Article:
• Natsukashii (Japanese) – a nostalgic longing for the past, with happiness for the fond memory, yet sadness that it is no longer
  • Wabi-sabi (Japanese) – a “dark, desolate sublimity” centered on transience and imperfection in beauty
  • Saudade (Portuguese) – a melancholic longing or nostalgia for a person, place or thing that is far away either spatially or in time – a vague, dreaming wistfulness for phenomena that may not even exist
  • Sehnsucht (German) – “life-longings”, an intense desire for alternative states and realizations of life, even if they are unattainable
  • Pihentagyú (Hungarian) – literally meaning “with a relaxed brain”, it describes quick-witted people who can come up with sophisticated jokes or solutions
  • Desenrascanço (Portuguese) – to artfully disentangle oneself from a troublesome situation

Read more here:

The ‘Untranslatable’ Emotions You Never Knew You Had


 

Bread and Butter Pickles

I have always loved these things – and never knew why they were called that. Apparently, during the depression people made sandwiches with bread, butter, and pickles. And it seems to have been delicious.

Read about it here:

The history and mystery of America’s long-lost pickle sandwich


The History of Popcorn

I always thought that popcorn was a modern invention. I was wrong.

Long before boxes of Pop Secret lined grocery store shelves, corn began as a wild grass called teosinte in southwestern Mexico, according to research compiled by Mexico’s National Institute of Anthropology and History. Corn was probably cultivated as a domesticated crop around 9,000 years ago, but it wasn’t until 2012 that archaeologists unearthed the first evidence of popcorn in Peru: 6,700-year-old corn cobs studded with puffed kernels.

…..

Early popcorn probably resembled parched corn, which is made by cooking dried kernels, often in a frying pan. (Because parched corn typically uses kernels with lower water content, curbing its ability to pop, it’s considered a predecessor of CornNuts.) “Parched corn is much crunchier,” Frank says. “We know that in the early Southwest, there was popcorn—it just wasn’t a Jiffy Pop that you’d put in your microwave.”

The fluffy popcorn we know and love today is, in part, the result of thousands of years of careful cultivation of a few different strains of corn by those early tribes.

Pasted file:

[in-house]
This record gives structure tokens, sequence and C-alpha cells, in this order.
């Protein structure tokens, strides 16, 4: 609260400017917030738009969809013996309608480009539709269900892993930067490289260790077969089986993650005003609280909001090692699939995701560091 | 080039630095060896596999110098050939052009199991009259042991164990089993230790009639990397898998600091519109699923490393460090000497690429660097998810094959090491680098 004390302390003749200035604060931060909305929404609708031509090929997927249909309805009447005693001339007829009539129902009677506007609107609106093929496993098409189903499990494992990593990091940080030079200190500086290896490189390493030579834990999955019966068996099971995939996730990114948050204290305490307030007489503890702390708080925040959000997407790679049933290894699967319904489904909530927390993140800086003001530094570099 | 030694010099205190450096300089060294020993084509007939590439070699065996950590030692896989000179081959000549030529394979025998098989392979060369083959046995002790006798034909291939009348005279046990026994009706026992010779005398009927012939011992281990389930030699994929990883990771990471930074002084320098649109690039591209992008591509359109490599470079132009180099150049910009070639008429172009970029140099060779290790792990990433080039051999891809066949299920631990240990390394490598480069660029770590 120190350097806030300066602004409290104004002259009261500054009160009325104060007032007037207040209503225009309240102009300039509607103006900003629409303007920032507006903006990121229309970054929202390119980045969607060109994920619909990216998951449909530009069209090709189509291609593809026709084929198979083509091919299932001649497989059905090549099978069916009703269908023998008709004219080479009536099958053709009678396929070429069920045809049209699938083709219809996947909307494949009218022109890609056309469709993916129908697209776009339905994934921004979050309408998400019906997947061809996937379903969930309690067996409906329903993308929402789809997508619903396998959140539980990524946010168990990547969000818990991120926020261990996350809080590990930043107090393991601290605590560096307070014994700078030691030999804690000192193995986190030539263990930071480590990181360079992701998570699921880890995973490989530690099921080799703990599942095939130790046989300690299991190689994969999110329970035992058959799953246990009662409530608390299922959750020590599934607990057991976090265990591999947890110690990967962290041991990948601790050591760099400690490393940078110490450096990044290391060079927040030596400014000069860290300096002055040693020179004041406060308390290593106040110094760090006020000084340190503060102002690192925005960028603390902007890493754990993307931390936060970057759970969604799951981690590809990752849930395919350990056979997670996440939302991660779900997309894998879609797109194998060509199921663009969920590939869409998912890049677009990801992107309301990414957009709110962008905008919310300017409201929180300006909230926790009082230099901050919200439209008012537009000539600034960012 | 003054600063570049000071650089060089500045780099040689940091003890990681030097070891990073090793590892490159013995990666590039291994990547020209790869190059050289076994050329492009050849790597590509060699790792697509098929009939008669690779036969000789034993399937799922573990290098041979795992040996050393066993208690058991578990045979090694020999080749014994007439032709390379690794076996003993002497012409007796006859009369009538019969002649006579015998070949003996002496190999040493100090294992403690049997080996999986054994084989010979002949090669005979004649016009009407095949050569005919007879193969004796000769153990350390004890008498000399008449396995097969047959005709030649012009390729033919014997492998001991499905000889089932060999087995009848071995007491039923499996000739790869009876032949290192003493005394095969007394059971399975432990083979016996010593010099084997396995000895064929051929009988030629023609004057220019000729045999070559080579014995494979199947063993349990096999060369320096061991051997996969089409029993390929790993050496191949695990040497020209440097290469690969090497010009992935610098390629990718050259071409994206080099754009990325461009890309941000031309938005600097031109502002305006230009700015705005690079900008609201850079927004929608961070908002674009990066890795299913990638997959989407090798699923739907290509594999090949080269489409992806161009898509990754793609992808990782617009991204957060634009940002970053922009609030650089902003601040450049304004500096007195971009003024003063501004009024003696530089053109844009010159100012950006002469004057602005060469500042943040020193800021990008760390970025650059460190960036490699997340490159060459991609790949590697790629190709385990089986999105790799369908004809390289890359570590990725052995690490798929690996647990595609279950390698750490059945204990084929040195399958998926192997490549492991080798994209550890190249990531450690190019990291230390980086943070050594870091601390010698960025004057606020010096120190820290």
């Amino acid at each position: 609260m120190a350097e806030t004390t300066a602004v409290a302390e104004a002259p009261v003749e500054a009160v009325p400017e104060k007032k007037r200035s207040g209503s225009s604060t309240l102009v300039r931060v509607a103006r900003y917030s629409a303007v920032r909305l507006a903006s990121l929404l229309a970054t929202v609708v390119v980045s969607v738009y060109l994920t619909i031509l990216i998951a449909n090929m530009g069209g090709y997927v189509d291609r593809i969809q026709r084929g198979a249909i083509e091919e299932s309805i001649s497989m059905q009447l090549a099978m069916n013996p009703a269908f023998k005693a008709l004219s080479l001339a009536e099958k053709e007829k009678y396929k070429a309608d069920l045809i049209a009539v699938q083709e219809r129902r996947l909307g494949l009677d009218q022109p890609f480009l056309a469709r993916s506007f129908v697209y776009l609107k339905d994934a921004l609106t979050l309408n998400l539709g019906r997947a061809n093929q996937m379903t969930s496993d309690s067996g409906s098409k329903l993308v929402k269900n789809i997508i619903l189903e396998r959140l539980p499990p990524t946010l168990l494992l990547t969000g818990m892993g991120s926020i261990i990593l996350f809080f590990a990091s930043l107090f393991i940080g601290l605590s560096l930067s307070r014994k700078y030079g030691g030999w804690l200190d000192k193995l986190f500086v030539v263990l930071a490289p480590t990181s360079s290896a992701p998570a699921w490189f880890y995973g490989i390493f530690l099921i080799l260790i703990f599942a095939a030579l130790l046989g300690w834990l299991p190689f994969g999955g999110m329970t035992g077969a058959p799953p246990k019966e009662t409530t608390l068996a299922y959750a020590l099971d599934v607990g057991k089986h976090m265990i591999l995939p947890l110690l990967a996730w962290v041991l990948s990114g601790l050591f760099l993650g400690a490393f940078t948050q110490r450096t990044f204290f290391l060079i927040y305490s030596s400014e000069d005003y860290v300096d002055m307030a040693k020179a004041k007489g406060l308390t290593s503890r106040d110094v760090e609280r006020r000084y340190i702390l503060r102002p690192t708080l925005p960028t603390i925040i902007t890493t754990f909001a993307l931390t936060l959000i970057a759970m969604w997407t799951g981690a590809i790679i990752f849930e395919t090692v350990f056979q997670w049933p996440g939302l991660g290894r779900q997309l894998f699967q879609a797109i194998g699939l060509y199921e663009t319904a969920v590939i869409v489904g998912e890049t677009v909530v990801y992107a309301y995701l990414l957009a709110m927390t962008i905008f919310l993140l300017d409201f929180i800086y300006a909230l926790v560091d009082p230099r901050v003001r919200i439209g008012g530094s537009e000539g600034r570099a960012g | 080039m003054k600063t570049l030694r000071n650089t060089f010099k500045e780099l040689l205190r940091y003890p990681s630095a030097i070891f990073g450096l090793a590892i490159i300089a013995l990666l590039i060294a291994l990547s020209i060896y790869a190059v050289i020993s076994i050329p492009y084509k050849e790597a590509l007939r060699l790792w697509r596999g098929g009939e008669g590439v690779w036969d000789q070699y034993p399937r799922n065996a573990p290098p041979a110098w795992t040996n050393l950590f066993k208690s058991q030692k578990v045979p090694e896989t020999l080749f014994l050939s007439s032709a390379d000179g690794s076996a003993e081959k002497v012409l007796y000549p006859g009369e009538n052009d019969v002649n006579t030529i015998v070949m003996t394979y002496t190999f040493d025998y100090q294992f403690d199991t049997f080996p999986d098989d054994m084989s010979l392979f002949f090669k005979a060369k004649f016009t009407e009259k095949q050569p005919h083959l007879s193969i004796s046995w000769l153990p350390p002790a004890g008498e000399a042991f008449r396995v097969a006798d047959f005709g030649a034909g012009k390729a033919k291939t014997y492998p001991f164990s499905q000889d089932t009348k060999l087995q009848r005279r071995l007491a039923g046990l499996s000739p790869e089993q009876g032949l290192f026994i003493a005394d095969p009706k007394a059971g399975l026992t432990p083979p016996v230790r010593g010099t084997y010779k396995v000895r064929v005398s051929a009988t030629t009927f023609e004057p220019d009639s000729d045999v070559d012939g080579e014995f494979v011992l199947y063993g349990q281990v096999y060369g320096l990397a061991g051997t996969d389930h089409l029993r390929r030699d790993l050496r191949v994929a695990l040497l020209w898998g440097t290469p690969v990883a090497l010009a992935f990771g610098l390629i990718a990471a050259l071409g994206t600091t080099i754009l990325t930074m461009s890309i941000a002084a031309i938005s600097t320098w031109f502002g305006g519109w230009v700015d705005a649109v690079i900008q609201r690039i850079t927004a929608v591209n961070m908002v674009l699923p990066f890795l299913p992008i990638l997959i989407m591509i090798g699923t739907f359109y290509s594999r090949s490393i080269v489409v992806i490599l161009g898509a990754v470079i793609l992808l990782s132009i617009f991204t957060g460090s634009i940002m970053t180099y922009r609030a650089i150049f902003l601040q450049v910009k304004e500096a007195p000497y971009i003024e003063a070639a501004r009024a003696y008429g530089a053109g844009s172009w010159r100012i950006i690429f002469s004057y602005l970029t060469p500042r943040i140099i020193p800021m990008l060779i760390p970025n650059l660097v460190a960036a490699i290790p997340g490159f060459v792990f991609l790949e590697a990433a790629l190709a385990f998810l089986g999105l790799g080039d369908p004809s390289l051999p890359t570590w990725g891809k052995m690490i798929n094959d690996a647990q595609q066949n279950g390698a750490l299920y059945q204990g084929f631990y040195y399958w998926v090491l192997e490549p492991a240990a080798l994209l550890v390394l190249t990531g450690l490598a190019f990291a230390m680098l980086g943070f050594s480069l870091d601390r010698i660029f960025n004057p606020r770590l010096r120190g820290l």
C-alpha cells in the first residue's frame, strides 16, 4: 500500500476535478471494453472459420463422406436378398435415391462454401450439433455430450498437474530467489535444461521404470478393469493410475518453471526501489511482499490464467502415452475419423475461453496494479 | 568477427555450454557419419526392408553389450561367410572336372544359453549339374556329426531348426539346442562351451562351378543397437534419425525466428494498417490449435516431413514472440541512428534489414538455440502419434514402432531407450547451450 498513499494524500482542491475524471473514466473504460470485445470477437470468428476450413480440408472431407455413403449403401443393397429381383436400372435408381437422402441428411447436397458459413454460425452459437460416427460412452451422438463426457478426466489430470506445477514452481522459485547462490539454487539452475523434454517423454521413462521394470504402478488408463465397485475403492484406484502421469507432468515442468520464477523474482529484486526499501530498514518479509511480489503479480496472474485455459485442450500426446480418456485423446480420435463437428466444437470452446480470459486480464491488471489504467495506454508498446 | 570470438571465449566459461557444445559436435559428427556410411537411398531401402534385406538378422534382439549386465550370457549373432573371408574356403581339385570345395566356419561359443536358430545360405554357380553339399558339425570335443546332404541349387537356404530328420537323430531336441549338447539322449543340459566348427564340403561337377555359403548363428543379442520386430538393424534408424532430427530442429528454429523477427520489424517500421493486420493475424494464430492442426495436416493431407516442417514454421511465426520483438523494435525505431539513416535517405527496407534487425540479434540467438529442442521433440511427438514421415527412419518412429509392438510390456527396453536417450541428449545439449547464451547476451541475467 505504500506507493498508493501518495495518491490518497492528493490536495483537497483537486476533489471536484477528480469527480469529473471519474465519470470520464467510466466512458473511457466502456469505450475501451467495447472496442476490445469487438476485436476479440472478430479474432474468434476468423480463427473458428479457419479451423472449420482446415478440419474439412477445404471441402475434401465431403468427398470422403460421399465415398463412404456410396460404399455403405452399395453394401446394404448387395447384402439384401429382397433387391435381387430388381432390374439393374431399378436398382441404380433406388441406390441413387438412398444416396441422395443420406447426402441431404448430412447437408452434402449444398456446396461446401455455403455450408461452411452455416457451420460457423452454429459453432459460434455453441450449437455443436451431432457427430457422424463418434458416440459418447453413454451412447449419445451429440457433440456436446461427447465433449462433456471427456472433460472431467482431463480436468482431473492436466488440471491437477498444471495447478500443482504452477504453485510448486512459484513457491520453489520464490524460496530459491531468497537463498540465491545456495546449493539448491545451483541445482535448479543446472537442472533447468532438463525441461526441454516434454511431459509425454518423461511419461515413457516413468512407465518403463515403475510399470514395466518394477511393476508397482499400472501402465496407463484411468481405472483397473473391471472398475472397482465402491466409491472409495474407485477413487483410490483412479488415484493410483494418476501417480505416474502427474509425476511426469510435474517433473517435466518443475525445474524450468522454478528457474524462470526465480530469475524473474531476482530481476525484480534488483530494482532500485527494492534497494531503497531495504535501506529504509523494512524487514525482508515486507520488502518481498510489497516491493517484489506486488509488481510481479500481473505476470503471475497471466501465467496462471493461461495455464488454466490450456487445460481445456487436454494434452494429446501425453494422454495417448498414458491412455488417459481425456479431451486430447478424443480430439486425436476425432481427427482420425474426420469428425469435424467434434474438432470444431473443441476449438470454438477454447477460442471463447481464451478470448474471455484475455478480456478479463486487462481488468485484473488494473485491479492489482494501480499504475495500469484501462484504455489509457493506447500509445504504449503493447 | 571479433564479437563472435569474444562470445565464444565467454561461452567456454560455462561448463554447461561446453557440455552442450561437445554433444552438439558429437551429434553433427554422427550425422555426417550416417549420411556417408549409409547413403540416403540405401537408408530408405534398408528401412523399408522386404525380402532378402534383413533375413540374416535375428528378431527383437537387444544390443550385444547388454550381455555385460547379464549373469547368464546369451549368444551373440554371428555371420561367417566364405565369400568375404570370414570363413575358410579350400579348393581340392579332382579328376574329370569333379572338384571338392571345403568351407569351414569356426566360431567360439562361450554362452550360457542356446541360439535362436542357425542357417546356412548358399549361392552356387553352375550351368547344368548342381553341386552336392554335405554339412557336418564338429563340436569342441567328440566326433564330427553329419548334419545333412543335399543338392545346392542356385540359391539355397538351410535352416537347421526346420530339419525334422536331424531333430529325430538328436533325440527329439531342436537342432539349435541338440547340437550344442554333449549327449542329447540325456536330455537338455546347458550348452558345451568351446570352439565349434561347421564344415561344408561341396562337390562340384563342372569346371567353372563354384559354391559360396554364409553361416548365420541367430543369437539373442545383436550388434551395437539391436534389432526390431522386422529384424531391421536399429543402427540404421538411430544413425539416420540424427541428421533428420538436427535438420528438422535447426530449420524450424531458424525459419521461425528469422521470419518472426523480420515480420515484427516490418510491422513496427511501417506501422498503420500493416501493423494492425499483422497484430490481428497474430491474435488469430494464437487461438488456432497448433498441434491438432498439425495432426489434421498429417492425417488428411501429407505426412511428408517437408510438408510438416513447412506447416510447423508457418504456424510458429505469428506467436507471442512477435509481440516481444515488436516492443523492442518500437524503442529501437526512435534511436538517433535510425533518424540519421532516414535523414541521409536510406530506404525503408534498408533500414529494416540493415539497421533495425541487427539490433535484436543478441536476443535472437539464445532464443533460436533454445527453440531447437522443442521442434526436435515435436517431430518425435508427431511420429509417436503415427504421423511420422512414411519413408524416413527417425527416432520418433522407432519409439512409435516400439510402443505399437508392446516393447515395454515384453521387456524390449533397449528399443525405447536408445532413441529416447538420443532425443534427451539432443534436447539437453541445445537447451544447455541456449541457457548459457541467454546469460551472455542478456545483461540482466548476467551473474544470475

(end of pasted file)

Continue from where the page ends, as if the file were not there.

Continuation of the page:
Read more here:

The History of Popcorn: How One Grain Became a Staple Snack

 

Corn in a Cup

 


 

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Steadman and Thompson’s first meeting

The story of Hunter S. Thompson and Ralph Steadman covering the Kentucky derby.

Read it here:

Decadence and Depravity in Louisville, Kentucky

 

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What I learned this week, June 12, 2020

An Important Message to all the New Cyclists During the Pandemic,

and a Note to Experienced Riders

In this Covid thing there seems to be a lot of people getting bicycles. My son went to look at Mountain Bikes and they said there will be none available before October. This is exciting and I hope the momentum continues.

Here is a cyclist talking about that with advice for new riders and especially for experienced ones.

Great advice.

My favorite parts:

“Cars are dicks, they’re going to honk. That’s sorta just part of it. As long as you’re obeying the laws and not being a dick, don’t worry about them, don’t feel bad, don’t let it discourage you, they’re just having a bad day and taking it out on you. It’s not your problem, it’s not your fault.”

“Next, I wanna talk to – you new guys turn it off, you guys go somewhere else because this message is for the experienced cyclist who’ve been at this a long time…. YOU GUYS DO NOT SCREW THIS UP! Do not screw this up and make cycling this obnoxious exclusive sport any more with your dumb rules and making fun of the new guy on the group ride… we’re not doing that again. Ok, you don’t correct them on anything… unless their front skewer is open, you let them figure it out.”

Yeah, I like this. And I agree, if a new rider has an open front skewer – go ahead and say something, before you come to that pothole.

 


 

Mac ‘N Cheese Waffles

Especially in June, especially in 2020, I am trying to eat healthy and up my exercise. I won’t be cooking or eating any of this. But still…. I can dream, can’t I?

Recipe Here

 


 

38 Wonderful Words With No English Equivalent

from Pocket, Mental Floss, and Bill Demain

1. Kummerspeck (German)
Excess weight gained from emotional overeating. Literally, grief bacon.

2. Shemomedjamo (Georgian)